We spent the night chatting with our guide and admiring the milkyway and stars in the absence of light pollution.  Our Ger was warmed by a wood stove which seconds as a cooker.  We went to sleep toasty but with nobody adding wood to the stove by 3am you could see your breath!  Luckily the family came in at about 7am and restarted the fire for us meaning getting out of our sleeping bag wasn't so dire.  We had breakfast in the family ger and were served salty tea with a bowl of left over mutton fat to stir in.  Mongolians love their tea and put a lot of time in its preperation but to me it tastes more like soup than tea and when I have the mind set that it is soup it is actually quite nice.   

Mongolian hospitality is world famous and rightly so.  As soon as you arrive into a new family ger tea is put on the fire and a bowl filled with a mish mash of rock hard cheeses, dried curds and fried dough is passed around.  Our guide told us that the number one rule is if it's offered you must accept, even if it is a tiny bit.  The dried cheese curds were a little strange with a kind of sweet and sour crumble; the hard cheese only became soft after about an hour of sucking and the dough balls were served with homemade thick creamy butter which was absolutely delicious! I had no problem with this rule of never saying no up until the bowls of pure vodka started to be passed around... I took a big sip and handed it back to a face that smiled at me in a "You haven't finished it" kind of way and waited until I had.  And then the bowl of airag came round and the smile forced me to down that too!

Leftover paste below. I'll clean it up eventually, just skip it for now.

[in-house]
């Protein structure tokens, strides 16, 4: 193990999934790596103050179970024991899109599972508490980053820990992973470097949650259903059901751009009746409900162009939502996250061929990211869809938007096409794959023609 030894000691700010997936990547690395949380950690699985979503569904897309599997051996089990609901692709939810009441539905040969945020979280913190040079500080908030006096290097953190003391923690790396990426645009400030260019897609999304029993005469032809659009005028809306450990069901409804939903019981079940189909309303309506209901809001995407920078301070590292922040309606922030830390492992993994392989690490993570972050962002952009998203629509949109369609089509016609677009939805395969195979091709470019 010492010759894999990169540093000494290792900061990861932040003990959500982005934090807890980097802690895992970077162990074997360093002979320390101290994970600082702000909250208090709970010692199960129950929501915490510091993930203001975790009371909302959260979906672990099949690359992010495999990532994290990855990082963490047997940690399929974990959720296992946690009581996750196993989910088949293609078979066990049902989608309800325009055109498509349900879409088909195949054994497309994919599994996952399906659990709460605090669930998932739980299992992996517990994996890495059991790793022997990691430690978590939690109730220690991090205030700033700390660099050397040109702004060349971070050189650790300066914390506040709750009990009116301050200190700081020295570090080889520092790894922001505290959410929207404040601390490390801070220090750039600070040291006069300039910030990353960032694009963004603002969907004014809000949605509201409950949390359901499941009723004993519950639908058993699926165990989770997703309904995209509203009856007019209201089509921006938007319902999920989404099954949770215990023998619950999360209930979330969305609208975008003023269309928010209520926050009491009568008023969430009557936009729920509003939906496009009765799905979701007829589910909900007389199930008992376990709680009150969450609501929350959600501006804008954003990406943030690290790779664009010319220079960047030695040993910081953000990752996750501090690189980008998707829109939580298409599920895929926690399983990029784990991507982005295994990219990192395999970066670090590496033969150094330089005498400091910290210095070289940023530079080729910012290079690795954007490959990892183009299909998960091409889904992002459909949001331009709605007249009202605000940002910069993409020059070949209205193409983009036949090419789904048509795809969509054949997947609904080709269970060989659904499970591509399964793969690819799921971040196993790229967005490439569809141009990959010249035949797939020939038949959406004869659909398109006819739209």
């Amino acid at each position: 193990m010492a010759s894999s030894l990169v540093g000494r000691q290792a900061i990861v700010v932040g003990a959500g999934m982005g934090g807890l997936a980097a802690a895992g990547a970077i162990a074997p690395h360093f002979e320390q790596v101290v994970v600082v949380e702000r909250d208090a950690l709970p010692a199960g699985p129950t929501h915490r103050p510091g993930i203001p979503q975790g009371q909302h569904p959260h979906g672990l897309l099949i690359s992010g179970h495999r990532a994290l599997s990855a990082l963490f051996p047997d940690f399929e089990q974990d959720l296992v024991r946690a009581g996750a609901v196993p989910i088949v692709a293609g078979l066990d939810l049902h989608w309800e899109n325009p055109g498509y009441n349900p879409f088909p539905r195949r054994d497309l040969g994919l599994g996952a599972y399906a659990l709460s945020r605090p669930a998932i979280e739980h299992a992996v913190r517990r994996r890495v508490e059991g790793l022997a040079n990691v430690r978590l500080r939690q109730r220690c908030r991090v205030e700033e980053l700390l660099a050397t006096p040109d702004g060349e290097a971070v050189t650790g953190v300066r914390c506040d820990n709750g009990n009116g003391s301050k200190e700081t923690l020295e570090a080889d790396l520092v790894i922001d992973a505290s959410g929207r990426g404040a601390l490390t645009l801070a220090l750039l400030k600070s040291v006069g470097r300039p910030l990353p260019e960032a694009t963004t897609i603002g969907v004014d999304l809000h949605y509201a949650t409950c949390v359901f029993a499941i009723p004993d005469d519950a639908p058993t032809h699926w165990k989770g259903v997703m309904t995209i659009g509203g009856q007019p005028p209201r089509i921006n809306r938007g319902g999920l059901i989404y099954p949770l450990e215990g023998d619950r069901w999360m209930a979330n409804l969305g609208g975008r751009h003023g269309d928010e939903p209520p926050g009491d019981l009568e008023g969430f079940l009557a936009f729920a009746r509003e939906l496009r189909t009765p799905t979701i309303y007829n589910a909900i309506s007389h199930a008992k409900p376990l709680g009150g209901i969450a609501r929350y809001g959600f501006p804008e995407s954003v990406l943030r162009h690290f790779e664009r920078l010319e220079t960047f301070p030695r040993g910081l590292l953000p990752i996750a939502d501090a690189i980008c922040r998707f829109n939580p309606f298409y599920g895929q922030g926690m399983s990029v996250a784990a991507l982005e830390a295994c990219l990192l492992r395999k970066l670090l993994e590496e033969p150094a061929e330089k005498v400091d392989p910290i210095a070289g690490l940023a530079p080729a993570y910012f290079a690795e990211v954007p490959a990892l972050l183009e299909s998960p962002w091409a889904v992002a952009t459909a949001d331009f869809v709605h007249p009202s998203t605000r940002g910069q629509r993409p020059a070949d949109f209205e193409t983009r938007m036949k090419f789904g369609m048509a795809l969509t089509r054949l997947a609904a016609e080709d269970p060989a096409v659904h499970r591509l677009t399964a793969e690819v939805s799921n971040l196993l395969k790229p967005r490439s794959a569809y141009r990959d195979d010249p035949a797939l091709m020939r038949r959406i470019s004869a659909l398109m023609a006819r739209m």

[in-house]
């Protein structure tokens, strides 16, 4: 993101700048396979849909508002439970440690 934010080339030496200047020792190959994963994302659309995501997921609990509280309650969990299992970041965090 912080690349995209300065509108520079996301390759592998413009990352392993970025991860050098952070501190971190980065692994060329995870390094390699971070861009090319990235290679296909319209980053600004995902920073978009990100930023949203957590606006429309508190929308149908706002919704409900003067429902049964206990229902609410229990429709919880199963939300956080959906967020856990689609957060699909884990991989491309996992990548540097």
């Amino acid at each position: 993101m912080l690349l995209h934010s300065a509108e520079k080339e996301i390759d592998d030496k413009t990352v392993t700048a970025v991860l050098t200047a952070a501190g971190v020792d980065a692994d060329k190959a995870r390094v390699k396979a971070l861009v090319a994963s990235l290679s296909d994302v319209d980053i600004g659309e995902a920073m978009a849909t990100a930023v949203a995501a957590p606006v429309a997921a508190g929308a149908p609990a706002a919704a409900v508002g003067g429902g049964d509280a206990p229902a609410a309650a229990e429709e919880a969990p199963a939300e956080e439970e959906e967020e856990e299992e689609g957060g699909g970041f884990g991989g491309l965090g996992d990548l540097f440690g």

Ger life
Friday, 7 October

Living in a ger isn't easy; I haven't showered for 6 days! The simplest tasks are made difficult when it is cold outside and there is no running water.  Taking a dump is the biggest chore and requires thighs of steel and a deep trust in the two planks of wood that hold you above the pit of utter misery.  The long drop makes a lot of sense here but man you need a strong stomach.  I have learnt that going first thing in the morning meant that though it was painfully cold the mountain of mouldy fecal matter was frozen and just about bearable to squat over.   

Hard times aside, this trip is probably the most engrossed into a culture I have ever been on a holiday; we are truly in the thick of mongolian culture.  Bobby managed to get us invited to a family ceremony to celebrate the first haircut of a young boy of 5 that symbolises them leaving babyhood and entering childhood.  The family invite all the friends and relatives from local ger communities for a feast and we were lucky enough to be included!  We spent the day travelling there and ate a lunch of horse meat Khuushuur by the lake on the way and visited a few families our driver seemed to know to drink tea and eat more rock cheese.  Khuushuur are fried dumplings usually with mutton but our guide picked these up locally and handed them to us with a jar of vegetable sauce.  Vegetable sauce is about the healthiest thing I have eaten here.  Pretty much every dinner has been meat and dairy with rice.  It's kind of useful concidering the long drops are such an unpleasant experience.  The longer I can go without using one the better!